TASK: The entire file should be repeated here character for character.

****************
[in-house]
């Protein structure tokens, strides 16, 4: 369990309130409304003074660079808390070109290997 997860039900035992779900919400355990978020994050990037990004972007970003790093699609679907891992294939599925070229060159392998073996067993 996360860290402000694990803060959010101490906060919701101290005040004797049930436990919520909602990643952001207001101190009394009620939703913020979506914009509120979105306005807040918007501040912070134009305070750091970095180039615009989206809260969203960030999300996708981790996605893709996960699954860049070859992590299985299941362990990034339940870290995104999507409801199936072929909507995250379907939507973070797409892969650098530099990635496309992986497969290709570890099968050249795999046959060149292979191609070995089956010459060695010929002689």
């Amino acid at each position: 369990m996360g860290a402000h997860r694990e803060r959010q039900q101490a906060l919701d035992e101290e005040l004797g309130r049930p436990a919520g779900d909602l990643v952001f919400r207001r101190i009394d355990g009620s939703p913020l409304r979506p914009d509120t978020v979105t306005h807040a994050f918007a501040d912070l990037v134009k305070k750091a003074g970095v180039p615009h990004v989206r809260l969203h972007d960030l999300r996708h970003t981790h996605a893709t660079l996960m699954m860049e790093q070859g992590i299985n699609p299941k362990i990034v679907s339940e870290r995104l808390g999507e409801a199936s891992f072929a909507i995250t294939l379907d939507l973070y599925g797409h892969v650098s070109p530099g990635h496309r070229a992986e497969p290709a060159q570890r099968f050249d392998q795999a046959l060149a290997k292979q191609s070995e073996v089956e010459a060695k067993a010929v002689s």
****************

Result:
[in-house]
């Protein structure tokens, strides 16, 4: 369990309130409304003074660079808390070109290997 997860039900035992779900919400355990978020994050990037990004972007970003790093699609679907891992294939599925070229060159392998073996067993 996360860290402000694990803060959010101490906060919701101290005040004797049930436990919520909602990643952001207001101190009394009620939703913020979506914009509120979105306005807040918007501040912070134009305070750091970095180039615009989206809260969203960030999300996708981790996605893709996960699954860049070859992590299985299941362990990034339940870290995104999507409801199936072929909507995250379907939507973070797409892969650098530099990635496309992986497969290709570890099968050249795999046959060149292979191609070995089956010459060695010929002689």
């Amino acid at each position: 369990m996360g860290a402000h997860r694990e803060r959010q039900q101490a906060l919701d035992e101290e005040l004797g309130r049930p436990a919520g779900d909602l990643v952001f919400r207001r101190i009394d355990g009620s939703p913020l409304r979506p914009d509120t978020v979105t306005h807040a994050f918007a501040d912070l990037v134009k305070k750091a003074g970095v180039p615009h990004v989206r809260l969203h972007d960030l999300r996708h970003t981790h996605a893709t660079l996960m699954m860049e790093q070859g992590i299985n699609p299941k362990i990034v679907s339940e870290r995104l808390g999507e409801a199936s891992f072929a909507i995250t294939l379907d939507l973070y599925g797409h892969v650098s070109p530099g990635h496309r070229a992986e497969p290709a060159q570890r099968f050249d392998q795999a046959l060149a290997k292979q191609s070995e073996v089956e010459a060695k067993a010929v002689s």